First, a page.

Domenico Montanaro | KERA News

Domenico Montanaro

Domenico Montanaro is NPR's lead editor for politics and digital audience. Based in Washington, D.C., he directs political coverage across the network's broadcast and digital platforms.

Before joining NPR in 2015, Montanaro served as political director and senior producer for politics and law at PBS NewsHour. There, he led domestic political and legal coverage, which included the 2014 midterm elections, the Supreme Court and the unrest in Ferguson, Mo.

Prior to PBS NewsHour, Montanaro was deputy political editor at NBC News, where he covered two presidential elections and reported and edited for the network's political blog, "First Read." He has also worked at CBS News, ABC News, The Asbury Park Press in New Jersey, and has taught high-school English.

Montanaro earned a bachelor's degree in English from the University of Delaware and a master's degree in Journalism from Columbia University

A native of Queens, N.Y., Montanaro is a die-hard Mets fan and college-basketball junkie.

After years of peddling a false conspiracy theory that President Obama wasn't born in the United States, Donald Trump — just 53 days before Election Day — now says he believes the president was born in the U.S.

"President Obama was born in the United States. Period," Trump said at a campaign event in a ballroom in his new hotel in Washington. "Now, we want to get back to making America strong and great again."

But Trump did not apologize to President Obama.

Colin Powell, who is usually a model of public restraint, apparently was not so much in his emails.

The former secretary of state under George W. Bush had harsh words for both presidential nominees in emails made public that were apparently hacked.

In the emails from the past few months and going back to last year, Powell called GOP nominee Donald Trump a "national disgrace," an "international pariah" with "no sense of shame," who is leading a "racist" movement — because of Trump's leading the "birther" movement and having questioned President Obama's religion.

Copyright 2016 NPR. To see more, visit http://www.npr.org/.

Memo to candidates: Stop generalizing and psychoanalyzing your opponents' supporters. It never works out well for you.

The latest to fall into that trap is Hillary Clinton. The Democratic nominee, at a New York fundraiser Friday night with liberal donors and Barbra Streisand, said "half" of Trump supporters fit into a "basket of deplorables," while the other half are people who feel the government has let them down and need understanding and empathy.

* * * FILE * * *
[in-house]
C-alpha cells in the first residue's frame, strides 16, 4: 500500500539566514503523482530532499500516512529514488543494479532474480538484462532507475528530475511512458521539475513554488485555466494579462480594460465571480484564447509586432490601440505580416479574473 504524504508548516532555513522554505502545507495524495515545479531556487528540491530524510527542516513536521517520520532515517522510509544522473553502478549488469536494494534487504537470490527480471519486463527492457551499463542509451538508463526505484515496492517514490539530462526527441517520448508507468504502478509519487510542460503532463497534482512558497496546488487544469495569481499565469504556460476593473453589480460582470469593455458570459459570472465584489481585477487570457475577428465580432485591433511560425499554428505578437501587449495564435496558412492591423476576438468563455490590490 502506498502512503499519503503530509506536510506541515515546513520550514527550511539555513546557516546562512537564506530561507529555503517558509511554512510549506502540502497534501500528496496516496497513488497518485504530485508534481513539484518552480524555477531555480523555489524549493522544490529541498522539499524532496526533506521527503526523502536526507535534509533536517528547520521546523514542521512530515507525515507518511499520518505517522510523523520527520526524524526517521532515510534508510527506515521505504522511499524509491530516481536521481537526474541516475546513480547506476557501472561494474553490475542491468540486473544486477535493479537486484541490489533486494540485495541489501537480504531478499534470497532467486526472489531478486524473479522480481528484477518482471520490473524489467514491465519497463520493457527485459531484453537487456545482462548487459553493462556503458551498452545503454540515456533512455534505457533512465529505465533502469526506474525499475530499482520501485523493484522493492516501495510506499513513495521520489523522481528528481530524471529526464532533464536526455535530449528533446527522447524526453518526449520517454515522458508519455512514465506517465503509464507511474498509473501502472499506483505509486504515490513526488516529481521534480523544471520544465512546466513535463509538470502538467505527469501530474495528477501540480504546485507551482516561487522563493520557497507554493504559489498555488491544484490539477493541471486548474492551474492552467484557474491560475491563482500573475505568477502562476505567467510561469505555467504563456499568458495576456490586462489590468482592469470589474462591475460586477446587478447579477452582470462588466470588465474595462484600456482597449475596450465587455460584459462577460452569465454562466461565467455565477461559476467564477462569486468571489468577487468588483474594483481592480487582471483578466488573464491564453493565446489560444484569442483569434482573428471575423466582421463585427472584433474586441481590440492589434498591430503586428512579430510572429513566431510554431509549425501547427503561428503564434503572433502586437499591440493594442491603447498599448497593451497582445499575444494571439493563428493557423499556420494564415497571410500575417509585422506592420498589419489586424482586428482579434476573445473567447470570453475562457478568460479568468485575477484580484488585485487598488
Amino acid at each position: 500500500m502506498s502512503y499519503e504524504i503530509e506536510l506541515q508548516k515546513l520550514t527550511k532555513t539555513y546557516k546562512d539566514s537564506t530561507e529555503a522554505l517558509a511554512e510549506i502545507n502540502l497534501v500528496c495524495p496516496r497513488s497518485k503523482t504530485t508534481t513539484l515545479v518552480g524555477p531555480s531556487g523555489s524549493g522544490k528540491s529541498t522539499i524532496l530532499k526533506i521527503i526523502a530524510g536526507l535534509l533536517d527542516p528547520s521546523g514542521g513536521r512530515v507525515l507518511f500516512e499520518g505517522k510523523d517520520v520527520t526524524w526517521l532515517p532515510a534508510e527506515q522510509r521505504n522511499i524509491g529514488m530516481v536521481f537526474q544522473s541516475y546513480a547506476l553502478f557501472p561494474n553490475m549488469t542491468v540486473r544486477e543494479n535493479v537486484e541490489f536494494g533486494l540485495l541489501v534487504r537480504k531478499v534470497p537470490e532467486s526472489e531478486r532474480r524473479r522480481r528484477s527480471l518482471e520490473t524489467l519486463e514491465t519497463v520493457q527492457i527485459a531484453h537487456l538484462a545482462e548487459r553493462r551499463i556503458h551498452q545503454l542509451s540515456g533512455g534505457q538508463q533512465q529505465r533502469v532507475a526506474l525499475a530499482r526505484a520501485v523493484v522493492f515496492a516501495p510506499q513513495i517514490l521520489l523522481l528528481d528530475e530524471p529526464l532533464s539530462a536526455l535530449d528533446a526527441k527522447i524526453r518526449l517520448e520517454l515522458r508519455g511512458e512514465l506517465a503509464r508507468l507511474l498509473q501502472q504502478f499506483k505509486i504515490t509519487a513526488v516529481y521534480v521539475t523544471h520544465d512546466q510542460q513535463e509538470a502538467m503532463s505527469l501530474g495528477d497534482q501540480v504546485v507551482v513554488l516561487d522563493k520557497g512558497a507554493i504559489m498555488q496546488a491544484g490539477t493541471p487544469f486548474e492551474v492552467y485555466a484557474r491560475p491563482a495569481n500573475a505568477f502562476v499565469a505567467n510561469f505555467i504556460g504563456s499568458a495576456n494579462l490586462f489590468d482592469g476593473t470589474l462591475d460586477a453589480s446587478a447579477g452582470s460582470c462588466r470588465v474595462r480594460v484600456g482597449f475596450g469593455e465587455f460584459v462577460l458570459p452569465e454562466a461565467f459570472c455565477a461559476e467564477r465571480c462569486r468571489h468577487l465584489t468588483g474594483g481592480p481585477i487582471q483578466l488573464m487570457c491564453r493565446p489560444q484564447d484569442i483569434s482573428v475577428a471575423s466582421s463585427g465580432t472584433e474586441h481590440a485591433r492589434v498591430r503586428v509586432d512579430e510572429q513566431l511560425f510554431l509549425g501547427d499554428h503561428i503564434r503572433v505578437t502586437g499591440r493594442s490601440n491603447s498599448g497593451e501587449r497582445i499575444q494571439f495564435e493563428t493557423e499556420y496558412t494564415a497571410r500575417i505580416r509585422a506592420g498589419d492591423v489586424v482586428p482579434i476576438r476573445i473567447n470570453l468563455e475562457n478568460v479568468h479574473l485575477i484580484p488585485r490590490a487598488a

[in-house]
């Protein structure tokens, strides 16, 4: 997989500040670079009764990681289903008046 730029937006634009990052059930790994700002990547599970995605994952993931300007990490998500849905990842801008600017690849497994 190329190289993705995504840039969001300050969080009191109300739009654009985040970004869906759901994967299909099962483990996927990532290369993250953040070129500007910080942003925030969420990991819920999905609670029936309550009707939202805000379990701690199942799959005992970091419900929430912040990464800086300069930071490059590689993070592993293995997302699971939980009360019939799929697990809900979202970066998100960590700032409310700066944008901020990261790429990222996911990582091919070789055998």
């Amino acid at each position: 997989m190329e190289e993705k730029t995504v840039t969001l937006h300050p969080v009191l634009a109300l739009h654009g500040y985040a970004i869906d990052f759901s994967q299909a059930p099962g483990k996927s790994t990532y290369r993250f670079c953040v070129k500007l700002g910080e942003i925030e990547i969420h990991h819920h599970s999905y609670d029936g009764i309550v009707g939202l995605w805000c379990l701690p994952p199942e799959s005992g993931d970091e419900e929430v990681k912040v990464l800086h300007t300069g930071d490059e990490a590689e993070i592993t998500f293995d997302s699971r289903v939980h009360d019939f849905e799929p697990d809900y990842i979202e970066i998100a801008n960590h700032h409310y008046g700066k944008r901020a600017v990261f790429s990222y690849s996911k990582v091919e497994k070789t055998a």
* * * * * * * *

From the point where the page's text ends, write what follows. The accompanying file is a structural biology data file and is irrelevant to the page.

Hours before he is slated to make a major policy speech on immigration Wednesday in Phoenix, Donald Trump is making a bold move — he will be meeting with Mexico's president.

He tweeted the news late Tuesday night:

"I have accepted the invitation of President Enrique Peña Nieto, of Mexico, and look very much forward to meeting him tomorrow."

Copyright 2016 NPR. To see more, visit NPR.

Reports out Thursday night reveal yet another principal of the Trump campaign in trouble.

Newly appointed CEO Stephen K. Bannon, the former head of Breitbart News, was charged in 1996 with domestic violence against his second wife, several news outlets reported. The charges were eventually dropped, and Bannon pleaded "not guilty."

The New York Times noted that, according to the police report of the incident, there were "allegations that he threatened his then wife, the accuser, with retribution if she testified in the criminal case. ... "

After signaling that his position on immigration is "to be determined" and that it could "soften," Donald Trump did an amazing thing — what amounts to almost a full about-face on the principal issue that has driven his campaign.

Trump indicated in a town hall with Fox News' Sean Hannity, which aired Wednesday night, that he would be in favor of a path to legalization for immigrants in the U.S. illegally.

Donald Trump needs to stop the bleeding.

Since the two parties' conventions, he has plummeted in the polls — both nationally and in the states.

His campaign knows this. His new campaign manager, KellyAnne Conway, is a veteran Republican pollster well aware of Trump's deficiencies with certain voting groups.

On the same day Donald Trump was touring areas of Louisiana affected by record flooding, the White House announced President Obama will be heading to Louisiana, too.

Here was the White House's statement released Friday afternoon:

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